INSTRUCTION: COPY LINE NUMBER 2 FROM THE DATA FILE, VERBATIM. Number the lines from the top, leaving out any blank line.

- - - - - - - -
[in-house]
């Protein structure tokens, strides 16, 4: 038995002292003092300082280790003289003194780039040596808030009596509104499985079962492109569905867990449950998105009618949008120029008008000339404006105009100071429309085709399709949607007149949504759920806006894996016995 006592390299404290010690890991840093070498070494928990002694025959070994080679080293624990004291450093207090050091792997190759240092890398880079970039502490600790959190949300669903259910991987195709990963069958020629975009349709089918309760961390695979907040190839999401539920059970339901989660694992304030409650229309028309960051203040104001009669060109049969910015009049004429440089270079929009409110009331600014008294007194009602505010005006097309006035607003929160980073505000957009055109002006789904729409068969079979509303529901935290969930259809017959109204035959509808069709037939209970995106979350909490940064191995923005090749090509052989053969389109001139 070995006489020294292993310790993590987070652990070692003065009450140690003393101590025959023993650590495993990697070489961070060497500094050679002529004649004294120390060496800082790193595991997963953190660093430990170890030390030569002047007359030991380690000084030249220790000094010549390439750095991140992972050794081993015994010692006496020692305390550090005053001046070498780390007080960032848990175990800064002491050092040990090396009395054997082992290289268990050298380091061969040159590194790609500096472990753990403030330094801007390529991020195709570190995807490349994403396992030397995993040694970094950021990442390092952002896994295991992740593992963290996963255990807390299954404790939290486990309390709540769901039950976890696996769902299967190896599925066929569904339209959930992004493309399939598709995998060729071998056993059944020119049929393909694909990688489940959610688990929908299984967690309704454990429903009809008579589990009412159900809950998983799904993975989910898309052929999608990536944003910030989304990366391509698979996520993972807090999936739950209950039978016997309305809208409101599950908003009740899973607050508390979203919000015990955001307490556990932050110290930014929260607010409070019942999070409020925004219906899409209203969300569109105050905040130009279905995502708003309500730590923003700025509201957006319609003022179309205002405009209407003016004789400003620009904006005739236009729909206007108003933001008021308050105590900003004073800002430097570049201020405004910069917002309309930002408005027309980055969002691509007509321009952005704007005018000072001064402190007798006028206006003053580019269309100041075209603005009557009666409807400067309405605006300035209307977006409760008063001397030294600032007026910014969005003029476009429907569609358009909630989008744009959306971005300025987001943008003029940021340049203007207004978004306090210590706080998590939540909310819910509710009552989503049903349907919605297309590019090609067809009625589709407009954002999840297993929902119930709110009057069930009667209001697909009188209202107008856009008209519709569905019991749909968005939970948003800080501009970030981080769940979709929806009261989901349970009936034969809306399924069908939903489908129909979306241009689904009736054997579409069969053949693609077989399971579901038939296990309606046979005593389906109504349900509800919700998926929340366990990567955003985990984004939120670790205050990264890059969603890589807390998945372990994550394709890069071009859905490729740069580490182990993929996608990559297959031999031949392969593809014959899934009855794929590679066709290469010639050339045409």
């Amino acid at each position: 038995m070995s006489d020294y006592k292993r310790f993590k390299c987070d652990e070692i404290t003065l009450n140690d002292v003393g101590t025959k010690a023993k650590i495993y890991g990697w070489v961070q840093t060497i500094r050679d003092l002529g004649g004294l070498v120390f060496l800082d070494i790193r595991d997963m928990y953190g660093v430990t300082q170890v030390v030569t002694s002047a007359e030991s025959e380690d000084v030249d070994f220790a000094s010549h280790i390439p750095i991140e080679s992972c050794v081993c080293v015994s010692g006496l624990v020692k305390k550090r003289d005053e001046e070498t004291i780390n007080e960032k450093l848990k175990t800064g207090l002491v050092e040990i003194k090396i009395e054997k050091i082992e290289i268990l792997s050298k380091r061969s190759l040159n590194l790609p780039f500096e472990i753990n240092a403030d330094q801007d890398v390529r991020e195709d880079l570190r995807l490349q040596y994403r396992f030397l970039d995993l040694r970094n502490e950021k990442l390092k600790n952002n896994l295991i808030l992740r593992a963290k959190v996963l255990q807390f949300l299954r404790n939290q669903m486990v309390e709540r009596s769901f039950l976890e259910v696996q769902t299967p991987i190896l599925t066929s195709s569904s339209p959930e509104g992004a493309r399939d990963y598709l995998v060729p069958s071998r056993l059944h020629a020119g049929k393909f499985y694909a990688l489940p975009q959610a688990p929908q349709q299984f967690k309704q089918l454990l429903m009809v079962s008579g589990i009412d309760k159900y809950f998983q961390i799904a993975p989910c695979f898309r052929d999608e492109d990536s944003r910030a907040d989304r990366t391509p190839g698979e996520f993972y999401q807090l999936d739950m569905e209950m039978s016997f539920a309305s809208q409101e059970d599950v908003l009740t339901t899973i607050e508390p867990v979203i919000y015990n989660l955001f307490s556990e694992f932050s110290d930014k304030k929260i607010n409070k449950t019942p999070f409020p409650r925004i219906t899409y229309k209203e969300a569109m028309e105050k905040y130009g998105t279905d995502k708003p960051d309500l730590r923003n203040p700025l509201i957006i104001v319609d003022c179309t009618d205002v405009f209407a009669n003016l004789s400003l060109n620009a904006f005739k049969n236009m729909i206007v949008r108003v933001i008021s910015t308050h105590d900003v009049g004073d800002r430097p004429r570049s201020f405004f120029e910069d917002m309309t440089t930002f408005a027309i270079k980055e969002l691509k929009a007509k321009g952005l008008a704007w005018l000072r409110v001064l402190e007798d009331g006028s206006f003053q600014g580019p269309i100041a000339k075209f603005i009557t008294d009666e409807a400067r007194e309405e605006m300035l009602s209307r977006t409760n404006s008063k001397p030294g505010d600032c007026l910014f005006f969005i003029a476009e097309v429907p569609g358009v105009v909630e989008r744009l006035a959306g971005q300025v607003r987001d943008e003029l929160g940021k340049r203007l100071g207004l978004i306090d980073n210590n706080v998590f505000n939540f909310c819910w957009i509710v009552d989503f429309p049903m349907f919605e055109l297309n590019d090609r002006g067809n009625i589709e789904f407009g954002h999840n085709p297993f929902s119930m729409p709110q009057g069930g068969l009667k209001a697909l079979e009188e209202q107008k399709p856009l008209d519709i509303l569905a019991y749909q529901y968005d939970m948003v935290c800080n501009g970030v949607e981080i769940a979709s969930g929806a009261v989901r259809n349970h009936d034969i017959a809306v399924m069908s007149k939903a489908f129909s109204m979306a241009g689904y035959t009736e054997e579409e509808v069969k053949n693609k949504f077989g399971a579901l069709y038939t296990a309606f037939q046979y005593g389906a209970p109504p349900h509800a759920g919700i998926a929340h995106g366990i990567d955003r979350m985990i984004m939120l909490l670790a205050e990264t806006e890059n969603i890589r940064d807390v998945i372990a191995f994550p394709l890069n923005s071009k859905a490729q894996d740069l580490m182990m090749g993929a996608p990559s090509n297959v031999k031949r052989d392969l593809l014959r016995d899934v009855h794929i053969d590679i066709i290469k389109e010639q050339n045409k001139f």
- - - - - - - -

């Protein structure tokens, strides 16, 4: 038995002292003092300082280790003289003194780039040596808030009596509104499985079962492109569905867990449950998105009618949008120029008008000339404006105009100071429309085709399709949607007149949504759920806006894996016995 006592390299404290010690890991840093070498070494928990002694025959070994080679080293624990004291450093207090050091792997190759240092890398880079970039502490600790959190949300669903259910991987195709990963069958020629975009349709089918309760961390695979907040190839999401539920059970339901989660694992304030409650229309028309960051203040104001009669060109049969910015009049004429440089270079929009409110009331600014008294007194009602505010005006097309006035607003929160980073505000957009055109002006789904729409068969079979509303529901935290969930259809017959109204035959509808069709037939209970995106979350909490940064191995923005090749090509052989053969389109001139 070995006489020294292993310790993590987070652990070692003065009450140690003393101590025959023993650590495993990697070489961070060497500094050679002529004649004294120390060496800082790193595991997963953190660093430990170890030390030569002047007359030991380690000084030249220790000094010549390439750095991140992972050794081993015994010692006496020692305390550090005053001046070498780390007080960032848990175990800064002491050092040990090396009395054997082992290289268990050298380091061969040159590194790609500096472990753990403030330094801007390529991020195709570190995807490349994403396992030397995993040694970094950021990442390092952002896994295991992740593992963290996963255990807390299954404790939290486990309390709540769901039950976890696996769902299967190896599925066929569904339209959930992004493309399939598709995998060729071998056993059944020119049929393909694909990688489940959610688990929908299984967690309704454990429903009809008579589990009412159900809950998983799904993975989910898309052929999608990536944003910030989304990366391509698979996520993972807090999936739950209950039978016997309305809208409101599950908003009740899973607050508390979203919000015990955001307490556990932050110290930014929260607010409070019942999070409020925004219906899409209203969300569109105050905040130009279905995502708003309500730590923003700025509201957006319609003022179309205002405009209407003016004789400003620009904006005739236009729909206007108003933001008021308050105590900003004073800002430097570049201020405004910069917002309309930002408005027309980055969002691509007509321009952005704007005018000072001064402190007798006028206006003053580019269309100041075209603005009557009666409807400067309405605006300035209307977006409760008063001397030294600032007026910014969005003029476009429907569609358009909630989008744009959306971005300025987001943008003029940021340049203007207004978004306090210590706080998590939540909310819910509710009552989503049903349907919605297309590019090609067809009625589709407009954002999840297993929902119930709110009057069930009667209001697909009188209202107008856009008209519709569905019991749909968005939970948003800080501009970030981080769940979709929806009261989901349970009936034969809306399924069908939903489908129909979306241009689904009736054997579409069969053949693609077989399971579901038939296990309606046979005593389906109504349900509800919700998926929340366990990567955003985990984004939120670790205050990264890059969603890589807390998945372990994550394709890069071009859905490729740069580490182990993929996608990559297959031999031949392969593809014959899934009855794929590679066709290469010639050339045409």